• Comment anything that took you a while to work out — use detailed comments so when you come back to it, you don’t have to think it through again.
  • Comment anything that you know someone else will be working on — for example, if your theme files contain scripts that you’ll be asking another developer to perfect, add comments explaining where they apply in the site.
  • Use wording in your comments that you can find using a search later — so don’t abbreviate, and use terms others would understand.
  • Whenever you comment out some code, add a comment to yourself containing the reason. That way, if you forget to remove the code after you’ve finished, or want to add it back in the future, you’ll know what’s going on.
  • When in doubt, add a comment!

Creating a Readme File

A readme.txt file is the next level up after commenting. It's a single file which you include in your theme, containing information about the theme.

The code bundle to accompany this series includes a simple readme.txt file:

If you want to make your readme file more user-friendly, you might want to consider creating a readme.html file instead which will open in a user's browser. You can use CSS to brand your readme file and make it easier to read.

If you want to release your theme to the public via the WordPress theme repository, you will be expected to provide a readme.txt file as a minimum form of documentation. I'll cover this in more detail in the final tutorial in this series, on releasing your theme framework.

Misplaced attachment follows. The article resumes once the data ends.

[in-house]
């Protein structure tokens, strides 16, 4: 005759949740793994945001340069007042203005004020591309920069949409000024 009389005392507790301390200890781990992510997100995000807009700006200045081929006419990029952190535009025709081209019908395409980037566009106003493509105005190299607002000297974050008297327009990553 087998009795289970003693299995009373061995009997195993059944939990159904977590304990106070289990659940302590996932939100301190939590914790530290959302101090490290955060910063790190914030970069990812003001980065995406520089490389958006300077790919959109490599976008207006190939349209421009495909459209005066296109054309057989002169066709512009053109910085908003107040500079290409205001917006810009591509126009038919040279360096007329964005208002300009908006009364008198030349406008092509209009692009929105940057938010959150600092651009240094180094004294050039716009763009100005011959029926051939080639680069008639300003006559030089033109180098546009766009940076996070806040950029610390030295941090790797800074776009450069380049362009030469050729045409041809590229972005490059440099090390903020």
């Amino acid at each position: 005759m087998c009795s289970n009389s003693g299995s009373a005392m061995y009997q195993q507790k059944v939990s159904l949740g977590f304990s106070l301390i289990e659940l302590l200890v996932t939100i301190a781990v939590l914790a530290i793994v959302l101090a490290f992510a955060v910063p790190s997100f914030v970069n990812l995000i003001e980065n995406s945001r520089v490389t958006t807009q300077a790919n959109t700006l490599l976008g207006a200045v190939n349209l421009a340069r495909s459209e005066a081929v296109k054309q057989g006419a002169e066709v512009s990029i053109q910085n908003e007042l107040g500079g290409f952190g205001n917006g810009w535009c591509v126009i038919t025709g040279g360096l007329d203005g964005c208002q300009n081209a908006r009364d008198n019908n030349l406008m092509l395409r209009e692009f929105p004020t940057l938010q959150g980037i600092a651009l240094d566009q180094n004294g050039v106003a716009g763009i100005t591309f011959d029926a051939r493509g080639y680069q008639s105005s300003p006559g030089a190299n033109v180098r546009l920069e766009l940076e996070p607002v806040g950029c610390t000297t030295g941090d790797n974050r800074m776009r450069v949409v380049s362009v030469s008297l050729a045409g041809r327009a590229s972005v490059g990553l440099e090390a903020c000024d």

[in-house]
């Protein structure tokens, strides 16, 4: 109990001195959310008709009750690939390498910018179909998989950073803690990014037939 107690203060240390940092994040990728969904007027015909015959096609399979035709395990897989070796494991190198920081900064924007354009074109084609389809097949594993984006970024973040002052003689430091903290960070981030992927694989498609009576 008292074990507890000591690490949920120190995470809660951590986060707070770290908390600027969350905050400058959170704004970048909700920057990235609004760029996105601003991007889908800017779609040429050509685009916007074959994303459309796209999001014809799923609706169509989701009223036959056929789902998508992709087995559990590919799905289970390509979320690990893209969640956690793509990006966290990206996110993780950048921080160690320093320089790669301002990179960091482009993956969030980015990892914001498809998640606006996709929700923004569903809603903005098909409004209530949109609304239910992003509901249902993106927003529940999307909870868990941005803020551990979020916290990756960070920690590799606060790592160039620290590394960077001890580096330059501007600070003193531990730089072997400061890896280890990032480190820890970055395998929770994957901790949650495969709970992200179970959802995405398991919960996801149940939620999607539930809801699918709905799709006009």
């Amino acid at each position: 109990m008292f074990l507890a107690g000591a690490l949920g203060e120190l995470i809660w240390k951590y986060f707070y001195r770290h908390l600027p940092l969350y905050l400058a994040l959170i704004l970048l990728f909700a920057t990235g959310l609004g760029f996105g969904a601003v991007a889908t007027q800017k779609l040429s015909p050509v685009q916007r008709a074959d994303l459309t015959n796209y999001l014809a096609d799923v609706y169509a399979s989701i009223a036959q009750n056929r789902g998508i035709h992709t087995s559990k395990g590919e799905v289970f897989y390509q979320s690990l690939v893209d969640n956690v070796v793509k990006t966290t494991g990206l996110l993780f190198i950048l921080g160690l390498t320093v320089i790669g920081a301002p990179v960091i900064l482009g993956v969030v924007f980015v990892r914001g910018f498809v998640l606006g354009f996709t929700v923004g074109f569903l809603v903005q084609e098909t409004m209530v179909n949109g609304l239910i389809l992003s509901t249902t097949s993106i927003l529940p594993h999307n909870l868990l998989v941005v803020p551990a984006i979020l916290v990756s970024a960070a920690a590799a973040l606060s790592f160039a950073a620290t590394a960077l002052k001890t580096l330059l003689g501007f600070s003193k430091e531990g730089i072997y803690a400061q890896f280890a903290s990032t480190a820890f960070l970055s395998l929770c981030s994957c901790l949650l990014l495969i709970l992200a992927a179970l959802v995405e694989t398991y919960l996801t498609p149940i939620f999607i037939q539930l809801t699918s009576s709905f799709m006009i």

Using Automated Documentation Tools

If you plan to continue developing your framework and don't want to spend a lot of time manually writing documentation for every new feature, an automated documentation tool may be the answer.

Most of these involve using specific tags or syntax to enable the system to identify where to generate documentation. Examples include:

If you are going to use one of these tools, it's worth spending some time identifying the best one for you before you start, as you won't be able to transfer your documentation from one to another. 

But once you've come to grips with the system and got it set up, an automated tool like these can save you a lot of time and can avoid gaps in your documentation down the line, as you'll be so busy writing code you don't have time to update your docs.

Creating a Wiki or Website

This option will be more work and is only worth doing if you see your framework growing over time and gaining a significant user base. All of the major theme frameworks have their own websites with documentation, which is either freely accessible or available only to members.